One of the sectors that are likelyexperience the hardest pinch of Brexit is the nursing sector. Moore (2016) contends that as at 2016, Britain was still in need of more registered nurses. If the EU nurses leave the UK due to the anticipated changes in immigration policies the shortage is bound to deepen at a time when Britain cannot afford to lose any more EU nurses given the number of EU nurses was already on a decline before the Brexit vote and will drastically affect the operations of the NHS (Trueland, J. (2016). As the dust settles on the outcome of the referendum vote, the Royal council of Nursing must anticipate serious shortages in the nursing sector given the significant number of EU nurses working in the UK.
Pre-Brexit UK employers had a labor market as large as 350 million-effectively roping in a huge expertise to choose from. Undeniably, no non-EU countries can boast of this. After the referendum, employers in the UK now have to consider whether they will still be able to find the talents and skills they require competing in the global market (TazVaid, 2016 p 74). As digital integration continues to characterize global trade, an elevation in the requirements for digital expertise is inevitable. This is likely to see the UK witness a skills shortage similar to what was the case in Switzerland in 2015. This is arguably leading the UK into a season of low supply of labor.
Impact on demand for labor
With the looming absence of freedom of movement due to imminent changes in migration laws, a number of things could happen; the UK is likely to experience a skills shortage in areas that are currently heavily reliant on migrant labor. These include high skill sectors such as banking, finance health and education and low skill sectors such as agriculture and hospitality (Marangozov2017, p.78). Even so, a lot is going to depend on the skill mix of the sectors that will be affected. How easy or difficult it will be to replace these with domestic workforce is going to depend on how effectively immigration is managed (Meagre 2016).Whatever the case the indigenous workforce are not likely to fill these vacancies leading to a rise in the demand for skills and labor in the aforementioned sectors.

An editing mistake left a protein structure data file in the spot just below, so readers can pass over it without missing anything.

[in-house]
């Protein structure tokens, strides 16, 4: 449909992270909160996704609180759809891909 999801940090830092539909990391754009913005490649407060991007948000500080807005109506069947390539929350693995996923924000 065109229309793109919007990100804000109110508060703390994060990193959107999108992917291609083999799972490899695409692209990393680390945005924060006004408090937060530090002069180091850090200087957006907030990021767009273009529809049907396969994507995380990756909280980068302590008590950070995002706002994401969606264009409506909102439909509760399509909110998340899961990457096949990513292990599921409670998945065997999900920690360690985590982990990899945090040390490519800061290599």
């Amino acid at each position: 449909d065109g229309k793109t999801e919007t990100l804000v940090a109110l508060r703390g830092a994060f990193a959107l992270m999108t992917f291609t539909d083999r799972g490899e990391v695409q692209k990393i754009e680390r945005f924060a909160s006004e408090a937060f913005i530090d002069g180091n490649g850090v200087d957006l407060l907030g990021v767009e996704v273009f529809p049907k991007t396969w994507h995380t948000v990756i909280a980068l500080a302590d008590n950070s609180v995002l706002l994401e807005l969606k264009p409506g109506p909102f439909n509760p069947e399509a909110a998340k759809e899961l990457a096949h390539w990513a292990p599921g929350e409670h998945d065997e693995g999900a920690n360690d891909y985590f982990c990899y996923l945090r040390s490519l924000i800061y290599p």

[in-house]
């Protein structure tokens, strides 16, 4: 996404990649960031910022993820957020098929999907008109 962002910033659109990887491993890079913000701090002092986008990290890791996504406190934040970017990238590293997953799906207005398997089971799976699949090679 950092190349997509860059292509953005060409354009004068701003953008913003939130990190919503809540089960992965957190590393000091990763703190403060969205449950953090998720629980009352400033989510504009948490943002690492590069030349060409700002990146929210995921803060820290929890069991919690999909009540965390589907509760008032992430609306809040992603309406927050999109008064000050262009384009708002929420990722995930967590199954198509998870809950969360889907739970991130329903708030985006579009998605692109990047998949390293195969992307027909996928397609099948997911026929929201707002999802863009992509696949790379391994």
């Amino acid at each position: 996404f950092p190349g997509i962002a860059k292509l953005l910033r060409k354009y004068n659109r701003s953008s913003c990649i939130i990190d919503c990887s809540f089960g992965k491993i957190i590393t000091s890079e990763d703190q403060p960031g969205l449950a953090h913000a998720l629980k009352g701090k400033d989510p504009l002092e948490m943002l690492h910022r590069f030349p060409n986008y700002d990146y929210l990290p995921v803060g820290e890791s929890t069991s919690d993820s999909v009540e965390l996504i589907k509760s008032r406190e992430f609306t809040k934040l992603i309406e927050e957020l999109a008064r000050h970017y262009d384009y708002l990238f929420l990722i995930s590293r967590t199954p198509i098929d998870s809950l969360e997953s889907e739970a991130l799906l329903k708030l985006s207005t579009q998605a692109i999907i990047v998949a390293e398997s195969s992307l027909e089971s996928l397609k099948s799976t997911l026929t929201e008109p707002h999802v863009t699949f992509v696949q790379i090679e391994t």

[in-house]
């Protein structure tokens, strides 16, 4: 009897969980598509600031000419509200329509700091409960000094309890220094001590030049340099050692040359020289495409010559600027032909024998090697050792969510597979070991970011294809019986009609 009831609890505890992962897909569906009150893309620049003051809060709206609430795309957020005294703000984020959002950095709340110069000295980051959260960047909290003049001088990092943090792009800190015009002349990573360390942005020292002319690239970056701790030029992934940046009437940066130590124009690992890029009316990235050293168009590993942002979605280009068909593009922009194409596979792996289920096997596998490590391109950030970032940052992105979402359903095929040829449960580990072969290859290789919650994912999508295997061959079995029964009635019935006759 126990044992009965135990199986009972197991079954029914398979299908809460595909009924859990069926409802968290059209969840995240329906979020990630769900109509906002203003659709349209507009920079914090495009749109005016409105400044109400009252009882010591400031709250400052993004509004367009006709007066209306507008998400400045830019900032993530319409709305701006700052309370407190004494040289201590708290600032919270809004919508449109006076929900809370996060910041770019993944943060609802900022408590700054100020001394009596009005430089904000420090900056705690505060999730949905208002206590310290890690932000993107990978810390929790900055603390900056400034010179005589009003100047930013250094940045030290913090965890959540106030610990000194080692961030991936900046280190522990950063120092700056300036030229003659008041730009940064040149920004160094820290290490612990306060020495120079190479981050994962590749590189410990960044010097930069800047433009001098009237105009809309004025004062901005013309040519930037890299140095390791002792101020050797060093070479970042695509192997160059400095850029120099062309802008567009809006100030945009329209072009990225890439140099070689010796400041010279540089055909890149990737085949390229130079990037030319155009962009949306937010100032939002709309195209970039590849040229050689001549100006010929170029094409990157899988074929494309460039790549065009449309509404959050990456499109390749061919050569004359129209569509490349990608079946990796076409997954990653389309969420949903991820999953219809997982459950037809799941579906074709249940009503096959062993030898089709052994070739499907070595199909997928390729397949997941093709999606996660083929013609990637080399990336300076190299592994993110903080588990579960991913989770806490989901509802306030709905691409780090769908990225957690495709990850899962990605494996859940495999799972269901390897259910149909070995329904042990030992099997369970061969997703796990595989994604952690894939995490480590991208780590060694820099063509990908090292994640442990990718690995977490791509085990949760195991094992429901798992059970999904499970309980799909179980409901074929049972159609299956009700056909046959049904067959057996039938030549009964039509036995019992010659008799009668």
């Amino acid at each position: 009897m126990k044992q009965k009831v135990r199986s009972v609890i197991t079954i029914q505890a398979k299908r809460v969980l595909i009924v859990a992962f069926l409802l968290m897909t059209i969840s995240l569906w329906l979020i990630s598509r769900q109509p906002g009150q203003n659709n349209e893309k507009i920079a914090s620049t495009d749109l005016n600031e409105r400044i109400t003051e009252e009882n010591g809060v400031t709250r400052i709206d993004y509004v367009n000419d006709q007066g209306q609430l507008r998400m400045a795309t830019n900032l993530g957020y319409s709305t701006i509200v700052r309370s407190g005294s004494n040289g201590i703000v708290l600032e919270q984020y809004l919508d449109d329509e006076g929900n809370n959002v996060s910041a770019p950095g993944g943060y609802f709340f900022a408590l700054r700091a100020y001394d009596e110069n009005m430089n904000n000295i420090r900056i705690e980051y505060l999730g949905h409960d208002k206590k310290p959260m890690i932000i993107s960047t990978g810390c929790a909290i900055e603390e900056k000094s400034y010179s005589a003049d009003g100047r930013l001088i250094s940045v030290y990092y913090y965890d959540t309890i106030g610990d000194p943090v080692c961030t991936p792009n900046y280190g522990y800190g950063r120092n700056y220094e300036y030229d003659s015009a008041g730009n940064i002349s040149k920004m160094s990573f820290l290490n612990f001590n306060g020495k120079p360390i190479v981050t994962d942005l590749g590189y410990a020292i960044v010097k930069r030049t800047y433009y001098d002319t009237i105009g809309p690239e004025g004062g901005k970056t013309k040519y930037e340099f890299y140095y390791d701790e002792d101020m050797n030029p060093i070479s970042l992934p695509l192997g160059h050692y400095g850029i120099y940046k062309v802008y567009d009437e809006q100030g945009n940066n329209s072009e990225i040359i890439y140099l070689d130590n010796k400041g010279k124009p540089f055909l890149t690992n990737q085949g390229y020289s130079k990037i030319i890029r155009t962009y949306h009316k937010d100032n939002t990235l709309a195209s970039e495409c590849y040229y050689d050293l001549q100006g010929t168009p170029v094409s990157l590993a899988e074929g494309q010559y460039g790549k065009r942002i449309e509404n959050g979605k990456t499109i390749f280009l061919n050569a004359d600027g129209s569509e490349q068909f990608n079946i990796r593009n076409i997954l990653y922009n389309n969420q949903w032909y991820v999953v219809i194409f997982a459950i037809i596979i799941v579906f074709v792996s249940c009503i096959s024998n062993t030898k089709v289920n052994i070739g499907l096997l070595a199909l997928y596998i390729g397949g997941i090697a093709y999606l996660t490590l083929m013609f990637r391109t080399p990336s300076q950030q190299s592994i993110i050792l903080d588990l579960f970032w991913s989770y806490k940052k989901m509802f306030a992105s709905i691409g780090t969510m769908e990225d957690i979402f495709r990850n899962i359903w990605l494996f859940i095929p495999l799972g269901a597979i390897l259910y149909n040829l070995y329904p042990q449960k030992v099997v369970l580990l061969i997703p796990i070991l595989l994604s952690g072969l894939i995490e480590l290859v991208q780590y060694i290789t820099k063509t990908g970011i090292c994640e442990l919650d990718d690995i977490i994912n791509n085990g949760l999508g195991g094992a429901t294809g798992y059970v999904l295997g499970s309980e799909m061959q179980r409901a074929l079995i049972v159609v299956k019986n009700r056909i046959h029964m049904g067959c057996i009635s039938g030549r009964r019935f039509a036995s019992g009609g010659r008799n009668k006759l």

The UK has had a rich heritage thanks to the diversity availed by the EU. With this no longer in the picture, employers may seek to relocate their headquarters and operational bases outside the country where they can access the same creative diversity they have had for decades. This means the demand for labor will decline in the UK as these businesses shift base and seek employees from other areas- this causing a decline in the demand for labor in their former capitals.Although labor market response to the anticipation of Brexit has not been evidenced yet-unemployment rate remains at 4.9%-the prediction of employer nervousness which could result in a decline in hiring activity cannot be ruled out given the uncertainty around Brexit. According to Meagre (2016), it could negatively impact the demand of labor.
In a nutshell Brexit could have several ramifications on the supply and demand of labor in and outside the UK posing unique challenges to businesses that have relied on non-UK nationals. The sectors that are currently heavily dependent on EU workers like the Nursing sector is likely to experience a deeper shortage of professionals if the imminent changes in immigration laws are realized. Nevertheless, the extent to which Brexit alters the dynamics of supply and demand of labor in the UK and the EU is dependent on the exit model and how effectively it is managed.